Along about late August in our garden we begin to count pumpkin pies: one pumpkin, one pie, with a little to spare for pumpkin bread, waffles, or pancakes. Pie pumpkins-'New England Pie' (same as 'Small Sugar') and 'Baby Pam Pie'-are hard to detect at first, eventually easier to find when they signal us in orange.
We store ripe ones, in early American fashion, in a cool, dry space-actually in an upstairs bedroom of our woodstove-heated house; a cellar is simply too damp for them. Periodically I check them for small soft places, or telltale black spots, and use that pumpkin before it collapses in a dejected, mushy heap. The cat keeps away mice who might gnaw undetected into the luscious insides.
Like most modern American families, ours has a fairly limited use for pumpkin compared with the many ways settlers used it 200 years ago. Pumpkins and squash were New World plants introduced to English colonists along with corn and many kinds of beans. Housewives observed that when cooked, pumpkins and squash behaved like apples. Colonist Sarah Kemble Knight, traveling between New York and Boston in 1705, ate pumpkin as a vegetable side dish with roasted beef and Indian (corn) bread. John Josselyn, in his New England Rarities Discovered, noted that pumpkins cut up and stewed steadily all day "will look like bak'd apples." Housewives, he said, put "Butter to it and a little vinegar, with some spice, as Ginger ... which makes it tart like apple, and so serve it up to be eaten with fish or flesh."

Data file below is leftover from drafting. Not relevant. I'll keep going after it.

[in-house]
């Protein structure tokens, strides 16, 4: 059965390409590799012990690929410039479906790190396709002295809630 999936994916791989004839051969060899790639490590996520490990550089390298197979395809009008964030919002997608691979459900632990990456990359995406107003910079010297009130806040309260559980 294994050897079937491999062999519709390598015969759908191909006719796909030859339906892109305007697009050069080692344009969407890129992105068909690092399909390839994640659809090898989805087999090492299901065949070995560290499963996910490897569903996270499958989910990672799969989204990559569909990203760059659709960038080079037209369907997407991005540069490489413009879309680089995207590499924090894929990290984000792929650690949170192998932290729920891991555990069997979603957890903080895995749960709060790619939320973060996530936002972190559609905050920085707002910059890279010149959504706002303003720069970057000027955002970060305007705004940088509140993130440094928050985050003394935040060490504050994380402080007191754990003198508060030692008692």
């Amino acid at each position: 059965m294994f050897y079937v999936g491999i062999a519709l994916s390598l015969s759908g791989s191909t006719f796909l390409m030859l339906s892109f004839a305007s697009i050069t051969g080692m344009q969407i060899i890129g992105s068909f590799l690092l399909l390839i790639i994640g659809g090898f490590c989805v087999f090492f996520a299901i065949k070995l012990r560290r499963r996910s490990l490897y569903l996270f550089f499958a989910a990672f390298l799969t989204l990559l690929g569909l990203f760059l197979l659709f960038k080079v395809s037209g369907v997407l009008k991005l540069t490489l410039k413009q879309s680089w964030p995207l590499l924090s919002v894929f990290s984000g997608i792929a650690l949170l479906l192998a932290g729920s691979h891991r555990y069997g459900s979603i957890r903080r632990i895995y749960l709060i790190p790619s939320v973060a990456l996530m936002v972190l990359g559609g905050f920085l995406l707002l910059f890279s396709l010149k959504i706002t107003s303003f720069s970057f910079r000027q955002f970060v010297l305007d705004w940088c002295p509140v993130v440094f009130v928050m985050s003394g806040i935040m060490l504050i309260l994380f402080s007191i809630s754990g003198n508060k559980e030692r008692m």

The Swedish naturalist Peter Kalm, traveling in Pennsylvania in the 1740s, witnessed settlers eating baked pumpkin with butter, as well as pumpkin boiled with milk for a porridgelike dish. In the early 1800s, Lydia Maria Child in American Frugal Housewife recommended mixing cooked pumpkin with cornmeal batter for an enriched cornbread, as well as using it in the familiar pies and tarts.
Squash and pumpkins seem to have been interchangeable in the North, and southerners added sweet potatoes to the list for puddings and pies. Pies often had a sturdy, raised crust. Tarts had a thinner crust and were frequently open-faced; puddings were a filled pastry tied up in a cloth and boiled. But there was also a pudding-pie, an 18th century term that endured in the Middle Atlantic and southern states into the early 1800s, while in the North, Yankees just called it pie. The pie made of pumpkin was an indispensable part of Thanksgiving dinner-one-third of the requisite apple, mincemeat, and pumpkin triad, but eaten at any meal as long as the pumpkins held.
Early recipes, while perhaps a little too vague for modern comfort, teach us that there is a great deal of flexibility to creating a good pumpkin pie. The egg, milk, and pumpkin ratio determines how custardy the pie will be. Mrs. Child claimed that one egg to a quart of milk "makes very decent pies ....The more eggs, the better the pie; some put an egg to a gill [1/2 cup] of milk."